Julia Momose/Photo: Anthony Thalier
Julia Momose, who mixes and pours drinks at GreenRiver and the adjoining Annex, has developed several cocktails that incorporate Japanese whisky. Her Jack Knife, for instance, is a gorgeous combination of Suntory Hibiki Japanese Harmony Whisky, Oloroso sherry, Cocchi Americano Rosa, chicory, Cubeb pepper and rose—that sounds like a lot, but all the flavors work together remarkably well.
We had some basic questions for Momose about the whisky of her homeland. Read the rest of this entry »
Clark and South Water Streets
By David Hammond
“The beer riot has either been overlooked or underestimated as a turning point in Chicago history.” So says Judy E. Brady, who along with her husband, John F. Hogan, wrote “The Great Chicago Beer Riot” (The History Press, 2015).
Around 160 years ago, at the Clark Street Bridge, angry bands of beer lovers, outraged at Mayor Levi Boone’s prohibition on Sunday beer sales, and seeking to help free jailed bartenders who continued to pour the stuff, went to war, resulting in one death, nineteen injuries and sixty arrests. But this was more than a battle between beer lovers and temperance advocates: it was a confluence of many social forces, including the emancipation of slaves, women’s rights… and beer.
It’s April 21, 1855. I’m standing on the Clark Street Bridge. What do I see?
Hogan: You would have seen separate mobs of angry men headed toward the courthouse, armed with muskets, pistols, meat cleavers and other weapons. The first gang of about 200 was subdued. Following a retreat back across the bridge, a second wave re-formed and increased to approximately 500. These marchers, similarly armed, were intent on engaging the police who surrounded the courthouse and the jail that held liquor-law violators the mob had come to free. Read the rest of this entry »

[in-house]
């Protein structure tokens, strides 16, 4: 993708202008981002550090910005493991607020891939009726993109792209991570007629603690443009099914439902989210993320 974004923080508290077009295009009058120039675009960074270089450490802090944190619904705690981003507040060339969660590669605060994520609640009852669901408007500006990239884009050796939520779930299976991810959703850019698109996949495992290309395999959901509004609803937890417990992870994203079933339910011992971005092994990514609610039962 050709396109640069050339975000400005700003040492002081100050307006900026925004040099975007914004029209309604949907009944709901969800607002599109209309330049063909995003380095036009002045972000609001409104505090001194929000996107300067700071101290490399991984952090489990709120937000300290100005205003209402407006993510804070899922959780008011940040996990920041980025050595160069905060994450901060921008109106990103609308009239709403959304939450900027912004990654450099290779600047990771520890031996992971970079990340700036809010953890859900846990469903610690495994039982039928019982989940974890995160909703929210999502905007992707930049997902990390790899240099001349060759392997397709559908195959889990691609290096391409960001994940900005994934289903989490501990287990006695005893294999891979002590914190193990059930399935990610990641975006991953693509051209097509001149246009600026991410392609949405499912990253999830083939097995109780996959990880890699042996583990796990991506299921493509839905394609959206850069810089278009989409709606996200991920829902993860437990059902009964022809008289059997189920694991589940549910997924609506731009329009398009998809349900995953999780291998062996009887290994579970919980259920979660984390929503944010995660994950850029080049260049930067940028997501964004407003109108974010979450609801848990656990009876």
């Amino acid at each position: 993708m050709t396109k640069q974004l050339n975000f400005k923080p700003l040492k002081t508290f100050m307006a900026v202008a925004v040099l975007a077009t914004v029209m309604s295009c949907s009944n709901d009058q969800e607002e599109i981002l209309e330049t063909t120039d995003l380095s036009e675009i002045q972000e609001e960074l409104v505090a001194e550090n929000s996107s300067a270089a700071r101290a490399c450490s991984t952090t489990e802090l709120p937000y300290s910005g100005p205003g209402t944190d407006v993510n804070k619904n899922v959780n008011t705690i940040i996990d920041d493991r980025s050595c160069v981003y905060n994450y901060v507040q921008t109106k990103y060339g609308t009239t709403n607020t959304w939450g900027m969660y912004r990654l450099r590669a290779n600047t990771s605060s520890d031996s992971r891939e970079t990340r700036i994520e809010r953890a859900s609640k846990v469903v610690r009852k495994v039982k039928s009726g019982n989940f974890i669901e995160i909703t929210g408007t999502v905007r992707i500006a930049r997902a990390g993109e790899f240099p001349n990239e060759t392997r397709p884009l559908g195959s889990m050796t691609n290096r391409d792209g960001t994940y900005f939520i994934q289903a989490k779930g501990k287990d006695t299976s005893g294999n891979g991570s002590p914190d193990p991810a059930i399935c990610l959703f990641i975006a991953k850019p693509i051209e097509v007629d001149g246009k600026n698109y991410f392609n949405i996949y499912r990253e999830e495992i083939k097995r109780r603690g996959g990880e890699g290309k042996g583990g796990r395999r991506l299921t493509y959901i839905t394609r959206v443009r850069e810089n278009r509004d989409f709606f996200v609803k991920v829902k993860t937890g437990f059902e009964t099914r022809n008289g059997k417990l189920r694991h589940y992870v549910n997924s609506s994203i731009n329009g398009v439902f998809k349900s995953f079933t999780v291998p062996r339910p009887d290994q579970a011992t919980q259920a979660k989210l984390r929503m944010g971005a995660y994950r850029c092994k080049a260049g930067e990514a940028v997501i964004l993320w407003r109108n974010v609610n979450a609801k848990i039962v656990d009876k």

Spirit Guide Nandini Khaund/Photo: Neil Burger
By David Hammond
The Bloody Mary. Dirty Martini. These are the savory cocktails everyone knows. Trust us, though: there are many more savory cocktails out there.
“A lot of specialty cocktails at restaurants and bars tend to steer too much toward the sweeter side,” says beverage manager Mitchell Malnati at Fig & Olive. “Sweet cocktails are not my favorite, so when a cocktail with a savory element is featured, it always makes me want to taste it.”
From FIG & OLIVE, The Fig & Olive, organic cucumber vodka, blood orange olive oil, egg white, celery, lime juice and blood orange puree
Nandini Khaund, spirit guide at Cindy’s, is inspired to analogize, saying “To me, savory cocktails are the magical gum that Violet Beauregarde chews in “Willy Wonka”; unexpected and wonderful. Savory hints in traditionally sweeter drinks add a level of complexity that elevates the drink, the way that adding salt to caramel enhances the flavor.”
Read the rest of this entry »
Artemisia pontica, romersk malört/Photo: HelenaH/Wikimedia Commons
By M. Sophia Newman
The Chicago Tribune has called it “sweaty socks wrapped in spoiled grapefruit after marinating in a trash can.” It’s like “Jägermeister heavily diluted in pond water, but less piney,” says the A.V. Club Taste Test blog. It’s “fox poison,” even to its Scandinavian enthusiasts. It’s malört: liquor so nasty even Carl Jeppson, the company that makes it, calls it “punishment.”
It’s also probably Chicago’s dearest liquor. A local blogger who calls herself “Chicago Quirk” has written, “Oh dear lord I wish I could un-taste that”–but she also called a shot of this beverage “a Chicago rite of passage.” No joke. The city is home to the sole US producer and some ninety percent of their sales are made in Cook County. And business is good: in the past couple years, bars that used to give the stuff away as a prank have begun mixing it into cocktails. Read the rest of this entry »